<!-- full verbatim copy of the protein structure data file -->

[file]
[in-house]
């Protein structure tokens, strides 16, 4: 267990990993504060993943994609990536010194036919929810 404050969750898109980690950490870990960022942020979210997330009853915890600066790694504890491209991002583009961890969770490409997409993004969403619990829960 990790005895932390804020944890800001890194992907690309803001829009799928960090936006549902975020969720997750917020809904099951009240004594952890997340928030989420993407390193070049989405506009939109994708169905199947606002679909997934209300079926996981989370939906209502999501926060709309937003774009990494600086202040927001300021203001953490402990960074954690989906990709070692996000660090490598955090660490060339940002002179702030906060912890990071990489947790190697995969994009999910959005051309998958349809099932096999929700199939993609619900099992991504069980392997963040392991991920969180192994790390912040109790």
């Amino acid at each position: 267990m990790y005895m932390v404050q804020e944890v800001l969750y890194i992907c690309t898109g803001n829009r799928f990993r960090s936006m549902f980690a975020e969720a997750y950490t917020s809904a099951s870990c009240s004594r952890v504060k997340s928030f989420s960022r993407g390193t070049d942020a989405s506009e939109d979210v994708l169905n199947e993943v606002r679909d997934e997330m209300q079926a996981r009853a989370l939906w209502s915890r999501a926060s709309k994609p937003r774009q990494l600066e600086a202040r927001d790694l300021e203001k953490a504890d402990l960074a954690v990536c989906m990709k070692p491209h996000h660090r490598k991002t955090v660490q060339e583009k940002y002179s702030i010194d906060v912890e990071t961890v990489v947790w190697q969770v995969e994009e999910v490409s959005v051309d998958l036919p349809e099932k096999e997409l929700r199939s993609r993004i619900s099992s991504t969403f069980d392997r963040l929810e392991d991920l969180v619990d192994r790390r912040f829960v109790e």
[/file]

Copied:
[in-house]
């Protein structure tokens, strides 16, 4: 267990990993504060993943994609990536010194036919929810 404050969750898109980690950490870990960022942020979210997330009853915890600066790694504890491209991002583009961890969770490409997409993004969403619990829960 990790005895932390804020944890800001890194992907690309803001829009799928960090936006549902975020969720997750917020809904099951009240004594952890997340928030989420993407390193070049989405506009939109994708169905199947606002679909997934209300079926996981989370939906209502999501926060709309937003774009990494600086202040927001300021203001953490402990960074954690989906990709070692996000660090490598955090660490060339940002002179702030906060912890990071990489947790190697995969994009999910959005051309998958349809099932096999929700199939993609619900099992991504069980392997963040392991991920969180192994790390912040109790």
């Amino acid at each position: 267990m990790y005895m932390v404050q804020e944890v800001l969750y890194i992907c690309t898109g803001n829009r799928f990993r960090s936006m549902f980690a975020e969720a997750y950490t917020s809904a099951s870990c009240s004594r952890v504060k997340s928030f989420s960022r993407g390193t070049d942020a989405s506009e939109d979210v994708l169905n199947e993943v606002r679909d997934e997330m209300q079926a996981r009853a989370l939906w209502s915890r999501a926060s709309k994609p937003r774009q990494l600066e600086a202040r927001d790694l300021e203001k953490a504890d402990l960074a954690v990536c989906m990709k070692p491209h996000h660090r490598k991002t955090v660490q060339e583009k940002y002179s702030i010194d906060v912890e990071t961890v990489v947790w190697q969770v995969e994009e999910v490409s959005v051309d998958l036919p349809e099932k096999e997409l929700r199939s993609r993004i619900s099992s991504t969403f069980d392997r963040l929810e392991d991920l969180v619990d192994r790390r912040f829960v109790e």